Biography  |  Bibliography  |  Articles  |  Quotes  |  Links  

Jean Paul - Biography

Jean Paul, formally known as Johann Paul Friedrich Richter, was born in Wunsiedel, Germany on March 21, 1763. He died in Bayreuth, Germany on November 14, 1825. He was a writer and humorist.

Jean Paul's father was a schoolmaster and organist. His father was first a pastor in Joditz (1765), and shortly thereafter in Schwarzenbach. Unfortunately, Jean Paul's father´s death in 1779 left the family in great poverty. The same year as his father's death, Jean Paul left home in order to attend Gymnasium in the city of Hof.

In 1781 Jean Paul began his University studies in theology at the University of Leipzig. During this time the young student became increasingly fascinated with literature and decided to pursue a career as a writer instead of as a theologian. However, three years later, he had to give up his studies completely because of financial difficulties and returned to Hof, where he lived with his mother and worked as a private tutor from 1787 to 1789. In the following year he began to teach at an elementary school that he had founded himself, and held his post there until 1794. It was at this time, and for the first time, that Jean Paul began to earn a living from his writing.

In 1797, after the death of his mother, Jean Paul gave up living in Hof and embarked on a nomadic lifestyle. He went back to Leipzig for a while and then moved to Weimar, where he stayed for a couple years, from 1798-1800. There he met Johann Wolfgang von Goethe, Johann Christoph Friedrich von Schiller, and Johann Gottfried von Herder. While well received by the latter, Johann Wolfgang von Goethe and Johann Christoph Friedrich von Schiller did not appreciate the uniqueness and satirical tone of his writing.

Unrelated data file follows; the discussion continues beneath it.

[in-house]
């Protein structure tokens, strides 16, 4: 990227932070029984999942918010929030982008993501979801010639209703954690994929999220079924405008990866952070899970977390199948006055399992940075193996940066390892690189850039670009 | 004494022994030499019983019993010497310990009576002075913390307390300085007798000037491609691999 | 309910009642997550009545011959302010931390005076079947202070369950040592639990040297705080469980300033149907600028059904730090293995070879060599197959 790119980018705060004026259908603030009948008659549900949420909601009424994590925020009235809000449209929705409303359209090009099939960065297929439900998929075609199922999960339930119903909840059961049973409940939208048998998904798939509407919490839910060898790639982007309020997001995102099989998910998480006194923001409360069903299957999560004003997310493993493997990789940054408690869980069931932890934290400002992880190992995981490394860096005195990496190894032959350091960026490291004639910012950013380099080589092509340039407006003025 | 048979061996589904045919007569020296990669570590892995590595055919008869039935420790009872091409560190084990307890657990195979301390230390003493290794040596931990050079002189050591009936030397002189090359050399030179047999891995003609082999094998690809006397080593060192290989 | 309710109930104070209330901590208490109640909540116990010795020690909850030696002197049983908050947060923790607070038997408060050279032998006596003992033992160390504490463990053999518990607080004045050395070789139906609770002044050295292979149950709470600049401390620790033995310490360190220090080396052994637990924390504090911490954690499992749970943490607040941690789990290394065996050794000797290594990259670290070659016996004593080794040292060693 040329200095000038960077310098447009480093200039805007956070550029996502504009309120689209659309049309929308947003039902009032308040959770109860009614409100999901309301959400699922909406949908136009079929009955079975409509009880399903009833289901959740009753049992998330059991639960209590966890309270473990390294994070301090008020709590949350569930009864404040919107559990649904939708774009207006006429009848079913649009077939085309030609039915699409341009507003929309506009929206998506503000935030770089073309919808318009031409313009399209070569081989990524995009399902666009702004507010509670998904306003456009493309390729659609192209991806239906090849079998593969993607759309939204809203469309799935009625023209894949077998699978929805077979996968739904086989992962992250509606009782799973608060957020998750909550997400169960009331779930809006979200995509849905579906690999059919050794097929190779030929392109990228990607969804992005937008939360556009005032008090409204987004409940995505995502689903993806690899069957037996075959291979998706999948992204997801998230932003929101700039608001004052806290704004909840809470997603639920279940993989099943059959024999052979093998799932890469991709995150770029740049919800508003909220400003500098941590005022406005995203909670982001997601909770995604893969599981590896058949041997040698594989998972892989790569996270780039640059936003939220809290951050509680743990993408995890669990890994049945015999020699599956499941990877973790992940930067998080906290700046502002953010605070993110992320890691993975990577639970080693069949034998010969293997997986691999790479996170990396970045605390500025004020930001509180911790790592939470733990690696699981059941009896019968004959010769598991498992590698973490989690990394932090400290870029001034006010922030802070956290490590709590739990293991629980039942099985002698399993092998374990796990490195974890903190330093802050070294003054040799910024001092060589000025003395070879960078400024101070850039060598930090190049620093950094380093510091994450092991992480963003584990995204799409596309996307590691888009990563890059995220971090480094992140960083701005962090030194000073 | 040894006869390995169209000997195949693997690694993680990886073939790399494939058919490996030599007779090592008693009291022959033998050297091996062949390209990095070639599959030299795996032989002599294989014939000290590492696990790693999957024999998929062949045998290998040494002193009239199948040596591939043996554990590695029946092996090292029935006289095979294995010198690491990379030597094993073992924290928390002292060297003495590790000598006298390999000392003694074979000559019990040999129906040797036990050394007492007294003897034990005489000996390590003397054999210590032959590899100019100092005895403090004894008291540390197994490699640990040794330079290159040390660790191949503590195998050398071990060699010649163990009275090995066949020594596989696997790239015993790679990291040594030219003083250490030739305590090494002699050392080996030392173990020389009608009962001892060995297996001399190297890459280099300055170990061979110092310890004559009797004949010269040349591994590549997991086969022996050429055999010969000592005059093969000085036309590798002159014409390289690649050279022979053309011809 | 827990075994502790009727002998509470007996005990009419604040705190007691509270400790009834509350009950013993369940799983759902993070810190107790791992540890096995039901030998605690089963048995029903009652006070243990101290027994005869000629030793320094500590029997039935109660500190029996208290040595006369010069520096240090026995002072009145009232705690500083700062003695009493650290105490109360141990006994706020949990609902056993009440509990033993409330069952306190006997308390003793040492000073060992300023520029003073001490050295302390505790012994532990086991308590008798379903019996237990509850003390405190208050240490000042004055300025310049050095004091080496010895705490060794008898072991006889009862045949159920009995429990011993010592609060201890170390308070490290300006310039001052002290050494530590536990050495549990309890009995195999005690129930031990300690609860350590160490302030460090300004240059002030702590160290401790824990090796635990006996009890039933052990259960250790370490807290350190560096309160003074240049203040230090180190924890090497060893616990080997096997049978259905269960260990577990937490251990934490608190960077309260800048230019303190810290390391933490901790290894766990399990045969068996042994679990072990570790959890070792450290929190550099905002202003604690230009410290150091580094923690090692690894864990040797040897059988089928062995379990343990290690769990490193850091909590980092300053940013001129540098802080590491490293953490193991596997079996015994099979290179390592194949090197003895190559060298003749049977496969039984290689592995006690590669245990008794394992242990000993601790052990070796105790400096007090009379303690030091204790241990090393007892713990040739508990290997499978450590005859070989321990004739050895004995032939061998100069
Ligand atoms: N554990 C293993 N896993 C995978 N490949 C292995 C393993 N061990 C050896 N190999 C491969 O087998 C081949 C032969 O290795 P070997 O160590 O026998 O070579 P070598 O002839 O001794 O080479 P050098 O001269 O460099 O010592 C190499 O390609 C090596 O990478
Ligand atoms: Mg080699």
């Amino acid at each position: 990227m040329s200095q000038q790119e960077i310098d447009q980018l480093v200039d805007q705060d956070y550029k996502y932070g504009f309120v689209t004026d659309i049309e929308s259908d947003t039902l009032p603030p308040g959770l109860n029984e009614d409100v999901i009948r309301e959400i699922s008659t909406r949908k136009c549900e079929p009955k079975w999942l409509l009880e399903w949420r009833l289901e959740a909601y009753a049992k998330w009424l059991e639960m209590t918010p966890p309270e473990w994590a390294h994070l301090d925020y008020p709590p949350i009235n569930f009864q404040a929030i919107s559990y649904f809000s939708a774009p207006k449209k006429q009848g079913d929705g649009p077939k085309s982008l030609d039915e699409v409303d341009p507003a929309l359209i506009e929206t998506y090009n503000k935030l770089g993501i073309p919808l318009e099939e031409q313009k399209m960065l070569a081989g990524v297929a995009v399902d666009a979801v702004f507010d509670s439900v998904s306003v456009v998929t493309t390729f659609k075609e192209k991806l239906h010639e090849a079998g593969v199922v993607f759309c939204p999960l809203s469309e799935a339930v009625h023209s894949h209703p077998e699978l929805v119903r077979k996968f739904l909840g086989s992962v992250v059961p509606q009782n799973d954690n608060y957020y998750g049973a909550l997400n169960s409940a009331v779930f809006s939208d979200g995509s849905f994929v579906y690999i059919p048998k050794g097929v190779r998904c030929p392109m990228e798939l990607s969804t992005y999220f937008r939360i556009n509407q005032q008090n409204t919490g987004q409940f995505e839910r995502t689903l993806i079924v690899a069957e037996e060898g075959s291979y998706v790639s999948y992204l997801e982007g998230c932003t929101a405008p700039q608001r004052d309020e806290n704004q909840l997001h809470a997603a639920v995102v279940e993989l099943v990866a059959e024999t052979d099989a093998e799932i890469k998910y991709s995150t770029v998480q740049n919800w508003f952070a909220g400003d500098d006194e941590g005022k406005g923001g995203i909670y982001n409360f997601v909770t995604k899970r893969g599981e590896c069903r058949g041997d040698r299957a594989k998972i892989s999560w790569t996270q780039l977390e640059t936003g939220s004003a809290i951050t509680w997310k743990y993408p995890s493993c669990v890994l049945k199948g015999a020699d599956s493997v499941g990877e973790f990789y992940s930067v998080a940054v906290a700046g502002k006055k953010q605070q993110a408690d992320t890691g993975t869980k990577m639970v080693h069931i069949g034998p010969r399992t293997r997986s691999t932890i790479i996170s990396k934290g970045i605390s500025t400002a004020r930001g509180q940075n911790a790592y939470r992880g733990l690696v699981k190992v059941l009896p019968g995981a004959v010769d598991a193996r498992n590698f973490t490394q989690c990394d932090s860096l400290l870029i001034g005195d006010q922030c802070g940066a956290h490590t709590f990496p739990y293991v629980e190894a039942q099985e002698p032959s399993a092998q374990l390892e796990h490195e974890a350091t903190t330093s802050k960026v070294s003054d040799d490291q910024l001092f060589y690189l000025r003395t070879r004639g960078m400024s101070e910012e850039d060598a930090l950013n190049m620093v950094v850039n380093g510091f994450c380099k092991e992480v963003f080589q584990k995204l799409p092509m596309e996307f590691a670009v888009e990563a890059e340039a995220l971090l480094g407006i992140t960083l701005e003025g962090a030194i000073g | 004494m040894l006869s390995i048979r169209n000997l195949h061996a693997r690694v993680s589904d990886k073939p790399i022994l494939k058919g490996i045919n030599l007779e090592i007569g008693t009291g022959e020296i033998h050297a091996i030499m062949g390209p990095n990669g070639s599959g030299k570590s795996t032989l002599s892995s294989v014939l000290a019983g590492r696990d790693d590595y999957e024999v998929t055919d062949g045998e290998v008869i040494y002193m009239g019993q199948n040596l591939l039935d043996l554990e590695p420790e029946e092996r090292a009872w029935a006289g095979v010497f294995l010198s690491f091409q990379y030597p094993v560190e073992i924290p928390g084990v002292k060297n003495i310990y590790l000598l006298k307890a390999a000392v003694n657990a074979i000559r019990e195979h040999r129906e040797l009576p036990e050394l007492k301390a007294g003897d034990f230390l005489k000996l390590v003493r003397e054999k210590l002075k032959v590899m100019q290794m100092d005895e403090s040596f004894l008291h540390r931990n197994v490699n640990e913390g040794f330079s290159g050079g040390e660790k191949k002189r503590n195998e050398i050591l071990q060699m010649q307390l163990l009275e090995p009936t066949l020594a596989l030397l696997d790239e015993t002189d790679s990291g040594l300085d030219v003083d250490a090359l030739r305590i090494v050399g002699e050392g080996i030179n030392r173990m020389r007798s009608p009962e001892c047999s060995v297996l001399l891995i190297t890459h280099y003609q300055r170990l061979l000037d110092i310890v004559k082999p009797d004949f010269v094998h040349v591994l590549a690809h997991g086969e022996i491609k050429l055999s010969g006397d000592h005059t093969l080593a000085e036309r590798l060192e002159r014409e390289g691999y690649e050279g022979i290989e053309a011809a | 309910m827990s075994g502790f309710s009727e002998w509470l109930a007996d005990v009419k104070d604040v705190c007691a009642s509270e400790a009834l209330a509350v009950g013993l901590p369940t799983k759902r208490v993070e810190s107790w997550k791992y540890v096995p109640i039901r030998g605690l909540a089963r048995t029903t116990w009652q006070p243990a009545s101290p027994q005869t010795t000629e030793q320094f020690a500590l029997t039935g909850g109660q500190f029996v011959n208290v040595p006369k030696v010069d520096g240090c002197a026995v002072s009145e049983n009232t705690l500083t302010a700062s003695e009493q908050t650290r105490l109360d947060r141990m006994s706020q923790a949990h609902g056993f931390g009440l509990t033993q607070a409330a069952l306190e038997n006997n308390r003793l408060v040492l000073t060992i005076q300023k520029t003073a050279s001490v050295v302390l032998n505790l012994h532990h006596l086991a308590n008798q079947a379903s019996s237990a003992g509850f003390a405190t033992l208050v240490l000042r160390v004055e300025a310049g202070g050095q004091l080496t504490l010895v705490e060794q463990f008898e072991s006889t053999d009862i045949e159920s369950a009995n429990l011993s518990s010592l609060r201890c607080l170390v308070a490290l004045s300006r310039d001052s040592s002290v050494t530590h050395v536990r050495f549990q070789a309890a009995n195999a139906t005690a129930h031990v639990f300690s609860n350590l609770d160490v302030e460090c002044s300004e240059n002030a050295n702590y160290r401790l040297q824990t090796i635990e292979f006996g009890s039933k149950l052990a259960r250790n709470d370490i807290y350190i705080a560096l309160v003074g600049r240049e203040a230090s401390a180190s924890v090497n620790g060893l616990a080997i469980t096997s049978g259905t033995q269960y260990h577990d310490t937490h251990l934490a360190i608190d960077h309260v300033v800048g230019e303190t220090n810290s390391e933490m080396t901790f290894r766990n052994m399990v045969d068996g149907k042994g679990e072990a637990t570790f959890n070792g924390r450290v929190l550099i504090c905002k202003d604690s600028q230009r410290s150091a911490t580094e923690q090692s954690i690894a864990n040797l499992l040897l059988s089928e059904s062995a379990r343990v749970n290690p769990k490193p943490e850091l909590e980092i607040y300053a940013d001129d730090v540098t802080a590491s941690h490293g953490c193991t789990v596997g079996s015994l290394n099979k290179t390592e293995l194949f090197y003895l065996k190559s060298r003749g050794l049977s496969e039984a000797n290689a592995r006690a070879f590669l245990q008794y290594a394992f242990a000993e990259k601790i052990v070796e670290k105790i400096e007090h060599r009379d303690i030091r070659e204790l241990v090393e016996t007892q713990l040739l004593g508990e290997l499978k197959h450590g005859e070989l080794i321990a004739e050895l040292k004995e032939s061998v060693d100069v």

Jean Paul was eventually married in 1801 to Caroline Meyer and took up residence in Berlin. While in Berlin he met Johann Gottlieb Fichte, Karl Wilhelm Friedrich von Schlegel, and Friedrich Daniel Ernst Schleiermacher. Jean Paul and his wife later moved to Meiningen and then Coburg before eventually settling in Bayreuth in 1804. From 1808 onwards Jean Paul obtained a yearly pension from the “Reichsfreiherr” Karl Theodore von Dalberg, which improved his financial situation considerably.

Jean Paul’s first published works (after his early epistolary novel Abelard und Heloise, written in 1781) were the collections Grönländische Prozesse (Greenland Lawsuits, 1783-4) and Auswahl aus des Teufels Papieren (Selections from the Devil’s Papers, 1789), which, due to their unorthodox style and satirical nature, were unsuccessful and met with little response. It was not until his next book that Jean Paul gained his reputation, the romantic novel Die unsichtbare Loge (The Invisible Lodge) was published in 1793 and his new pen name “Jean Paul,” which he had published under.

In the Loge, Jean Paul had already adopted his truly unusual and original diction, which was well received among the critics. One of his biggest admirers was the enthusiastic Karl Phillip Moritz. In 1790, he had had a spiritual vision, in which he faced his own death. This experience had a profound impact on both his perception and style. He consequently moved from a dark satirical style towards a more lenient form of humour.

The fame constituted by the Loge, which also contained the short story Leben des vergnügten Schulmeisterleins Maria Wutz in Auenthal (The Life of the Very Contented Little Teacher Maria Wutz From Auenthal) as an appendix, continued with the novel Hesperus that appeared two years later.